Don't Touch the Data Structures

Do not access or modify Memory Manager data structures directly. This includes relocatable and nonrelocatable block headers, the heap header, and unused master pointers. If there is an API available, use it. For example, there is an API for locking and unlocking a handle. If you don't use it, you will break in the future. Similarly, don't touch low memory global variables that are maintained by the Memory Manager. Use SetApplLimit and SetGrowZone.

Keep Your Caches Coherent

Be careful with processors that have dual instruction and data caches, such as the Motorola 68040. Since many clients manipulate code as data, the old Memory Manager flushes caches frequently for compatibility. The new Memory Manager flushes caches only when it moves blocks around. When in doubt, call FlushInstructionCache just to make sure.

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New Rules to Live By

The new Memory Manager uses larger size block headers and a larger zone header. Clients must leave some slop space for future versions of the Memory Manager. When calculating how large to make a heap, use the following sizes:

Overhead for heap header and trailer 256 bytes

Overhead for each Memory Manager block 32 bytes

Don't Assume Any Stack/Heap Relationships

Don't assume that memory blocks cannot be above your stack. In the future, your stack may be some other place than it is now. However, do call SetApplLimit followed by MaxApplZone as early as possible in your program to extend your heap to its maximum size.

Create Dynamic Heaps Inside Other Memory Manager Memory Blocks

To create subheaps, allocate a Memory Manager block and call InitZone on the beginning of it. When you are done with the subheap, call the Memory Manager to dispose of the block that contains the heap. Do not create heaps on the stack.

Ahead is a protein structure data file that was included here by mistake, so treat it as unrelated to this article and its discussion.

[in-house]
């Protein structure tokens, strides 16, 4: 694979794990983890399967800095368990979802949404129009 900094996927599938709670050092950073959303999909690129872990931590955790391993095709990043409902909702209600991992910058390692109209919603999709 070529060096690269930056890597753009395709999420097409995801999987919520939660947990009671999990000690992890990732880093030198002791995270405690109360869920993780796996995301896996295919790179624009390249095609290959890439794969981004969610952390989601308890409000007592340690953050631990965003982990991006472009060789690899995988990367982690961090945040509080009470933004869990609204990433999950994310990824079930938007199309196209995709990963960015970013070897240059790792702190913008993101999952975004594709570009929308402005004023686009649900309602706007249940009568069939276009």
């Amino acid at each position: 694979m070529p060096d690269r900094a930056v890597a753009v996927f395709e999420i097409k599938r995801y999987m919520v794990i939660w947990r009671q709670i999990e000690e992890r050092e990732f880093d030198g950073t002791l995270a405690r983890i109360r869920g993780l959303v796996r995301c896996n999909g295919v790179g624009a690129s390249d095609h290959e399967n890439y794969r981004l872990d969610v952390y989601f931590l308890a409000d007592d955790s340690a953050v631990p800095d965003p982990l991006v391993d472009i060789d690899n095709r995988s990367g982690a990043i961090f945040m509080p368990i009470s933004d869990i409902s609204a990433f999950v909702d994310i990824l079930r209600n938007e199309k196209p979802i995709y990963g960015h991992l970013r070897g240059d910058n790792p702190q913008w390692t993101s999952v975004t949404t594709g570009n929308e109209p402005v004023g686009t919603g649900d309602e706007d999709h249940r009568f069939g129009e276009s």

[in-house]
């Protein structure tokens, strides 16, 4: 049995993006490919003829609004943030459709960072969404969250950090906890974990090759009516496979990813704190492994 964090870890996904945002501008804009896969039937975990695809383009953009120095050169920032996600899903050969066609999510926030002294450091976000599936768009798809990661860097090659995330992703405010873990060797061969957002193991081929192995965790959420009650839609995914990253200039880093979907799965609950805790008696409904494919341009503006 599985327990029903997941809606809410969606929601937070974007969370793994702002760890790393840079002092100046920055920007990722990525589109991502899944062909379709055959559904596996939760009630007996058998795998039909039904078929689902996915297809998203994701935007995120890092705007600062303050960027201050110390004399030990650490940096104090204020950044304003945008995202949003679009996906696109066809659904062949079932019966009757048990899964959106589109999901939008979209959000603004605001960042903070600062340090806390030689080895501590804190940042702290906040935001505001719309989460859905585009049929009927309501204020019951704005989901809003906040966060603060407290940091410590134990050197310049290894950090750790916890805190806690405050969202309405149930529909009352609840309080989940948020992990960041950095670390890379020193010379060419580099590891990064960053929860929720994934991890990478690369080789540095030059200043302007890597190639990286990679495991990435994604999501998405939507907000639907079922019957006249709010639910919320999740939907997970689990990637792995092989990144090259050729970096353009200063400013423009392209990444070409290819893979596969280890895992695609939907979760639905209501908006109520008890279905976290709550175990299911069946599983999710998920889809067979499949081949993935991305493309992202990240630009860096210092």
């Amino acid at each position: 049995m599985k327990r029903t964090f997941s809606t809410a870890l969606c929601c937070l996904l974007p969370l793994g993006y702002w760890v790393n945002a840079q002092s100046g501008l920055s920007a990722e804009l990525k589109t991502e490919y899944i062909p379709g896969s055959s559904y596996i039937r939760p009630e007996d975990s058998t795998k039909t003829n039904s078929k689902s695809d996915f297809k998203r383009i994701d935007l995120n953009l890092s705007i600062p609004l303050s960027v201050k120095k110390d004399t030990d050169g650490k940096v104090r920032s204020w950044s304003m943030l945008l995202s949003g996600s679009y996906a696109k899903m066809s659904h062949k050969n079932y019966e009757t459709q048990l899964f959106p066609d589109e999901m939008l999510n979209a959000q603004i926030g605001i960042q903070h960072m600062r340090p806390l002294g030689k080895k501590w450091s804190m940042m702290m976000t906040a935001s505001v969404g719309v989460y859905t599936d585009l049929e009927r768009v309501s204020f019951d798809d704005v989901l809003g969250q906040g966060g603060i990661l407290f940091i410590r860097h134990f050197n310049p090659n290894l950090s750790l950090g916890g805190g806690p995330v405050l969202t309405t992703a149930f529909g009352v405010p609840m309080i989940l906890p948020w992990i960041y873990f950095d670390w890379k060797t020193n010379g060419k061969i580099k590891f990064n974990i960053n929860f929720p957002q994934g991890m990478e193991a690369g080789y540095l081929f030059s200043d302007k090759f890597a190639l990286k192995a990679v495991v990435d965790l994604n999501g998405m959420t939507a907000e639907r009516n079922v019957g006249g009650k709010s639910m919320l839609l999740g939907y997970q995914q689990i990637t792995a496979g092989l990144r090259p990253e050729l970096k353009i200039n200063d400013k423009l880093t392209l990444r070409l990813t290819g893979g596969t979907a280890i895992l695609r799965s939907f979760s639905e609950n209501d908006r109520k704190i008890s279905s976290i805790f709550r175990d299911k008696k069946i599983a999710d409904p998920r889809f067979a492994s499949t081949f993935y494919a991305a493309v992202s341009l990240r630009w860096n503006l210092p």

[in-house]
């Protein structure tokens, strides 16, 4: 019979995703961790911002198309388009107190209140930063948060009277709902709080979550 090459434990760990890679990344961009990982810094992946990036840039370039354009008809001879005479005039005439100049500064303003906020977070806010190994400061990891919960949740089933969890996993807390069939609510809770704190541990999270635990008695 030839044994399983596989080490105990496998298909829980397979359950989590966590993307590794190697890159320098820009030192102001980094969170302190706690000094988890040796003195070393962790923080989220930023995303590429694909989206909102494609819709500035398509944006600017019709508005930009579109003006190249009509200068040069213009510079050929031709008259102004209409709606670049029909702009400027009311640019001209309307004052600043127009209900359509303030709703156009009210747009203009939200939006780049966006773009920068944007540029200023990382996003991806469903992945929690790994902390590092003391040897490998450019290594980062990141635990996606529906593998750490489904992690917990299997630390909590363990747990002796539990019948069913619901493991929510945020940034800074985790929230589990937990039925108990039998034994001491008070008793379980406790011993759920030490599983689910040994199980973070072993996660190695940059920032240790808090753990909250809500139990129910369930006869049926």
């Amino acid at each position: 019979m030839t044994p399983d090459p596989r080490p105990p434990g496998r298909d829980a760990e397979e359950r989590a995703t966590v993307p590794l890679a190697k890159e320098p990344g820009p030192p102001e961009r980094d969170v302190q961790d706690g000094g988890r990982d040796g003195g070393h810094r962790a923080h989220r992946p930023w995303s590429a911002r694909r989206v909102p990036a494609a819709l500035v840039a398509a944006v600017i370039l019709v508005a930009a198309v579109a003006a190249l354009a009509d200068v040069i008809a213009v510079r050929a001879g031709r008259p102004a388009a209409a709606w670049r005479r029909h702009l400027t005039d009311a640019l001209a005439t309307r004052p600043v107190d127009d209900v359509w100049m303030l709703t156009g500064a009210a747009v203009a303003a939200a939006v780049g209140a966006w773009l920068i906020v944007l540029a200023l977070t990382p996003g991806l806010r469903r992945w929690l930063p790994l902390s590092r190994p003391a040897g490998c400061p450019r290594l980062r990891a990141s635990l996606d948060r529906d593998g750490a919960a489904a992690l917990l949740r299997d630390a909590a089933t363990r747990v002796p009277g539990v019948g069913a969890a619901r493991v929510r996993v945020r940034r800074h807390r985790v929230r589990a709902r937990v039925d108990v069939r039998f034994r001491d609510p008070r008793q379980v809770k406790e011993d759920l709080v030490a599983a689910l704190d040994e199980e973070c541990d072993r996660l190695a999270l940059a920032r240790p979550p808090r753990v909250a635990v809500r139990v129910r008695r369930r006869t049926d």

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Things It's Still OK to Do

Use MoveHHi

It is recommended that you call MoveHHi to prevent fragmentation of your heap. For handles created in the system heap you should still call MoveHHi, even though this call does nothing today.

Use Existing Tools to Your Advantage

Most popular debuggers for the Macintosh have a heap scramble feature. Use it to debug your code. This feature will ensure that subtle bugs are caught before shipping products to your customers. Similarly, use Zap Handles, Even Better Bus Error, and Double Trouble to ensure compatibility in the future. Although these utilities might not work with the new Memory Manager, you can test with them today using the old one.

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With the new high-performance Memory Manager, your applications will run faster. However, you need to follow the rules to be compatible in the future.


Inside Macintosh: Memory

Macintosh Technical Note: "OV 04 - Compatibility Why and How"

Macintosh Technical Note: "OV 11 - The Joy of Being 32-Bit Clean"

Macintosh Technical Note: "HW 06 - Cache as Cache Can"

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Acrobat gif

Acrobat version of this Note (42K)